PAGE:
Bullies come in all sizes. I grew up in a great small town, but it had a clique system and bullies. Those who were different or had lower self-esteem seemed to end up more frequent targets, in my opinion. I grew up when diversity wasn’t something that was relished or embraced. I had friends that were wounded, deeply, by unkind actions and words – wounds that have lasted into their adulthood. Bullying is not new.
I can place myself on the list of those who have experienced bullying; an unkind nickname, comments meant to injure, I’ve been picked last for dodge ball, and physical threats. I experienced the same, not only as a child, but in most places that I have worked, from the criminal to a minor slight. I am no stranger to bullying.
Standing up to bullies is not an uncommon stance. I have been a proponent myself. Although, when I was bullied, that was not how I responded. Instead I shutdown and withdrew. This is the behavior that you would think is the most damaging to someone’s soul, but it is not. The most damaging behavior, in my opinion, is when you find yourself on the other side. When you know how it feels to be bullied but for whatever reason, you find that you yourself are the one being dismissive or unkind to someone who just wants a friend or to be understood.
As a kid, one of my dear friends was frequently bullied by one of the kids who was more popular, more self-assured and more aggressive. What this bully didn’t have was more friends. When our little group decided that our friend had had enough and we were going to stand up to this bully together, we crossed that line. We became the aggressors and we confronted this bully publicly and in force. She had no option but to back down. All she could do was retreat. As a kid, we reveled in our victory. We congratulated each other in our success. We believed in our loyalty. But were we right?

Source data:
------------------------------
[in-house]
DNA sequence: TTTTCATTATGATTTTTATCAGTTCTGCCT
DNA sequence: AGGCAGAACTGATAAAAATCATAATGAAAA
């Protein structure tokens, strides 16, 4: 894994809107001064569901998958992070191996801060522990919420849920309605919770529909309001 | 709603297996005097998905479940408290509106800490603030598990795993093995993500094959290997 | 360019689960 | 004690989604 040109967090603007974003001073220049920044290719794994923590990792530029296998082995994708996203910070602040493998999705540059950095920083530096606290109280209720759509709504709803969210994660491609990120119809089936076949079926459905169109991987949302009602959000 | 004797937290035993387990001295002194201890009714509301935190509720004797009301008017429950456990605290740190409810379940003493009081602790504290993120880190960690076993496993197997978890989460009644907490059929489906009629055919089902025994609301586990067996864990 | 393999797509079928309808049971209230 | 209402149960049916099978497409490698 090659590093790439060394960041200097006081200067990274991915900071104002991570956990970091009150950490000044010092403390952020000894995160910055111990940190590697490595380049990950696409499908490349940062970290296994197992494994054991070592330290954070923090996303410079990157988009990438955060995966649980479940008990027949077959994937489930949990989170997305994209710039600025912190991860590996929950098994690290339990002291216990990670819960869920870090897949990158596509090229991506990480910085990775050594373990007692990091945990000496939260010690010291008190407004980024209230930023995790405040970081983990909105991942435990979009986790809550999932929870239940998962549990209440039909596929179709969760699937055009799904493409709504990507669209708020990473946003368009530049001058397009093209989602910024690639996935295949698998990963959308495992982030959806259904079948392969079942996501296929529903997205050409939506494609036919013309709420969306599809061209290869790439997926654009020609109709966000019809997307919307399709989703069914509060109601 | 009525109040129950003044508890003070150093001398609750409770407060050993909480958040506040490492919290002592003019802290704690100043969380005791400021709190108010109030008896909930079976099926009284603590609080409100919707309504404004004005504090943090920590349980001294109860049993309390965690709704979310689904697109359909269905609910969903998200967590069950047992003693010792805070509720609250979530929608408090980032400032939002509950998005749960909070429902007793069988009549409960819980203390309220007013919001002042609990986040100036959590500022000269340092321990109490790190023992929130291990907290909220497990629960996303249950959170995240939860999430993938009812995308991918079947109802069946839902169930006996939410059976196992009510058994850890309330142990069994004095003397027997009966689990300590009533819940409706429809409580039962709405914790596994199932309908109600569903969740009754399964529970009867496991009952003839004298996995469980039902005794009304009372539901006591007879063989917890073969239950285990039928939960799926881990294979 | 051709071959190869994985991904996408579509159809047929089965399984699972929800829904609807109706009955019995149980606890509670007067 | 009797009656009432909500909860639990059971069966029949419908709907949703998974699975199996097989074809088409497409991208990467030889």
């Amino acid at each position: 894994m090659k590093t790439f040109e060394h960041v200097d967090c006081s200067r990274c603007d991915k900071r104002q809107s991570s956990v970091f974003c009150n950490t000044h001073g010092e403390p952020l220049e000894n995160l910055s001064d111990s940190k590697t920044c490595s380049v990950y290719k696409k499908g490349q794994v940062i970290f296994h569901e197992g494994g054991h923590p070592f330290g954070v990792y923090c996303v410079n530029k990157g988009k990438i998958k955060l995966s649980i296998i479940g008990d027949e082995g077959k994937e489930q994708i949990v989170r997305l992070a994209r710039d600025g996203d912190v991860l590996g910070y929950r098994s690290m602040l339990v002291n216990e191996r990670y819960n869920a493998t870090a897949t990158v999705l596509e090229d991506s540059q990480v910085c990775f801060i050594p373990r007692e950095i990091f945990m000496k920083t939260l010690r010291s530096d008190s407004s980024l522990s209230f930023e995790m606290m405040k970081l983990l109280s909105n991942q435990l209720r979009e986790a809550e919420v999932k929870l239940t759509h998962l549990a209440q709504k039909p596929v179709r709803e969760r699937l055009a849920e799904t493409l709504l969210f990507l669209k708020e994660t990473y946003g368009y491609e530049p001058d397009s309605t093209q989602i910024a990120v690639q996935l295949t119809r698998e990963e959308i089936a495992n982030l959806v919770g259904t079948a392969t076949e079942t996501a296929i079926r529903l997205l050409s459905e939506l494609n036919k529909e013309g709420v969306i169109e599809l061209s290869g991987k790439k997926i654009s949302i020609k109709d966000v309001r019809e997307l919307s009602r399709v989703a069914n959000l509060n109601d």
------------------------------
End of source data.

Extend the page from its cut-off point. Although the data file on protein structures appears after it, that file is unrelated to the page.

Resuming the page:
It’s such a gray area, isn’t it? We all hate bullies. We love movies where the underdog standups up to his bully. We love the scene that I lived as a kid in support of my friend. But is that right? How did the bully feel – whether she deserved it or not? Didn’t we commit the same offense as her?
I hate new places of employment. I hate feeling like I don’t belong until I create friendships – that waiting to be picked for a team feeling. Those first weeks where I’m unsure and self-conscious, especially if I’m also struggling to feel competent, they are difficult for me. I’m often not fond of people who make transitions like that difficult.
Nonetheless, I can’t say I have never made someone else’s transition difficult. I have made snap judgements about new coworkers, and not treated them warmly, while they were struggling to fit in. I have withheld my friendship, for sometimes valid reasons. Still, I have committed the offense I so dislike. Where do I draw the line? I can’t throw the first stone.
Recently an old friend told me of the bullying that he experienced as a kid. We were decent enough friends as kids, yet I had no idea he was ever bullied. When he first told me, I was angry at my little town for being so unkind. He deserved better. He deserved to know that he is valuable the way he is, and that people loved and accepted him. He deserved friends who stood up for him as well, and to feel that he didn’t have to fight his battle alone. I wish he had believed in our little group enough that things could have been different for him. I’m not sure they would have – it was a different time.
I hate bullying but I am concerned about how easy it is to become the bully in return. How easy it is to hold someone else to a standard I don’t hold myself to. I want my own way, as much as the next guy, but I need to find ways that use compromise and consideration of others while protecting my boundaries. I need to respect the differences of others better. We all need someone in our corner, that group that says, “I’ll stand beside you.” I need to be in more people’s group.
Determining where the boundary is between self-care and our own bullying in return, may be the most difficult line to find, and one I find most damaging to my soul.
By Vicki L Pugliese
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